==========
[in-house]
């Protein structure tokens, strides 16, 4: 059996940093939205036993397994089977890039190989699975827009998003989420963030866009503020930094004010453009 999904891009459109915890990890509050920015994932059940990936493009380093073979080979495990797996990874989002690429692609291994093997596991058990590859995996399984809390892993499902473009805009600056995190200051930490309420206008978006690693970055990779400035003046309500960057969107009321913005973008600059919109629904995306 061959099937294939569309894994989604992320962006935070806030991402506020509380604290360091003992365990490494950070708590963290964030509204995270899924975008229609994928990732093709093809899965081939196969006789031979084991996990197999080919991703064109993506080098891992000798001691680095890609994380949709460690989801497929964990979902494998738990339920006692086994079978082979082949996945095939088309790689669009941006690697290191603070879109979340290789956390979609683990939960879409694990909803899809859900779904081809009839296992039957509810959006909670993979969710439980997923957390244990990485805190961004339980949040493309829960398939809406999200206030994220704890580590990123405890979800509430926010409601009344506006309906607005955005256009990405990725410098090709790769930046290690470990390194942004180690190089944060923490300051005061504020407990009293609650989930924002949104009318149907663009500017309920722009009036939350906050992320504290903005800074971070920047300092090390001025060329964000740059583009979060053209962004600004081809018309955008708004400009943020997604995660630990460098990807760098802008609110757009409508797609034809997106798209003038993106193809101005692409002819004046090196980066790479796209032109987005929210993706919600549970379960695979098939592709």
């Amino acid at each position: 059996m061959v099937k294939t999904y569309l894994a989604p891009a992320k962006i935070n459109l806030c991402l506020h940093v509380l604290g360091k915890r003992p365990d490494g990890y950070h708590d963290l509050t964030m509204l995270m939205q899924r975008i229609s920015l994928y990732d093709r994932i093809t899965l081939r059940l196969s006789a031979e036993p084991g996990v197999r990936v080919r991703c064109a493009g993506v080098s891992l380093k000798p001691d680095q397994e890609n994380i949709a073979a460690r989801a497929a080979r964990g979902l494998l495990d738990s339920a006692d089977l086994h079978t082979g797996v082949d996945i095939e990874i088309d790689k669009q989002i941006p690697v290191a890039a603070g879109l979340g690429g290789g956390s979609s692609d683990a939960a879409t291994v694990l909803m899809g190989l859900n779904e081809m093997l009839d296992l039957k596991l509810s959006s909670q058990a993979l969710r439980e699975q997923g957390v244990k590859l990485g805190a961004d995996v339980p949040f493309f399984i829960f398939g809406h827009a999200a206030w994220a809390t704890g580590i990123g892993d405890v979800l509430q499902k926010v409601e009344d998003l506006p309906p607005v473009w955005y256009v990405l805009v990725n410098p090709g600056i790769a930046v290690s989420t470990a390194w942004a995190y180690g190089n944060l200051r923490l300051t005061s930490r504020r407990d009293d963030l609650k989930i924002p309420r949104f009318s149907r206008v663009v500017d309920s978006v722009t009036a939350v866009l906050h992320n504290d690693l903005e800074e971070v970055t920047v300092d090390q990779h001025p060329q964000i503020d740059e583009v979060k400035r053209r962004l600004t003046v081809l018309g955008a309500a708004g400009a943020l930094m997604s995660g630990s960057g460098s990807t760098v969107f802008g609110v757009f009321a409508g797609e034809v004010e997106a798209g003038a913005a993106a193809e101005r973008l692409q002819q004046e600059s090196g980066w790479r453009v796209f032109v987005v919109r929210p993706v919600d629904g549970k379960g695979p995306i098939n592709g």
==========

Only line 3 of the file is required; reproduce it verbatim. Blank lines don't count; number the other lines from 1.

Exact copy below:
């Amino acid at each position: 059996m061959v099937k294939t999904y569309l894994a989604p891009a992320k962006i935070n459109l806030c991402l506020h940093v509380l604290g360091k915890r003992p365990d490494g990890y950070h708590d963290l509050t964030m509204l995270m939205q899924r975008i229609s920015l994928y990732d093709r994932i093809t899965l081939r059940l196969s006789a031979e036993p084991g996990v197999r990936v080919r991703c064109a493009g993506v080098s891992l380093k000798p001691d680095q397994e890609n994380i949709a073979a460690r989801a497929a080979r964990g979902l494998l495990d738990s339920a006692d089977l086994h079978t082979g797996v082949d996945i095939e990874i088309d790689k669009q989002i941006p690697v290191a890039a603070g879109l979340g690429g290789g956390s979609s692609d683990a939960a879409t291994v694990l909803m899809g190989l859900n779904e081809m093997l009839d296992l039957k596991l509810s959006s909670q058990a993979l969710r439980e699975q997923g957390v244990k590859l990485g805190a961004d995996v339980p949040f493309f399984i829960f398939g809406h827009a999200a206030w994220a809390t704890g580590i990123g892993d405890v979800l509430q499902k926010v409601e009344d998003l506006p309906p607005v473009w955005y256009v990405l805009v990725n410098p090709g600056i790769a930046v290690s989420t470990a390194w942004a995190y180690g190089n944060l200051r923490l300051t005061s930490r504020r407990d009293d963030l609650k989930i924002p309420r949104f009318s149907r206008v663009v500017d309920s978006v722009t009036a939350v866009l906050h992320n504290d690693l903005e800074e971070v970055t920047v300092d090390q990779h001025p060329q964000i503020d740059e583009v979060k400035r053209r962004l600004t003046v081809l018309g955008a309500a708004g400009a943020l930094m997604s995660g630990s960057g460098s990807t760098v969107f802008g609110v757009f009321a409508g797609e034809v004010e997106a798209g003038a913005a993106a193809e101005r973008l692409q002819q004046e600059s090196g980066w790479r453009v796209f032109v987005v919109r929210p993706v919600d629904g549970k379960g695979p995306i098939n592709g």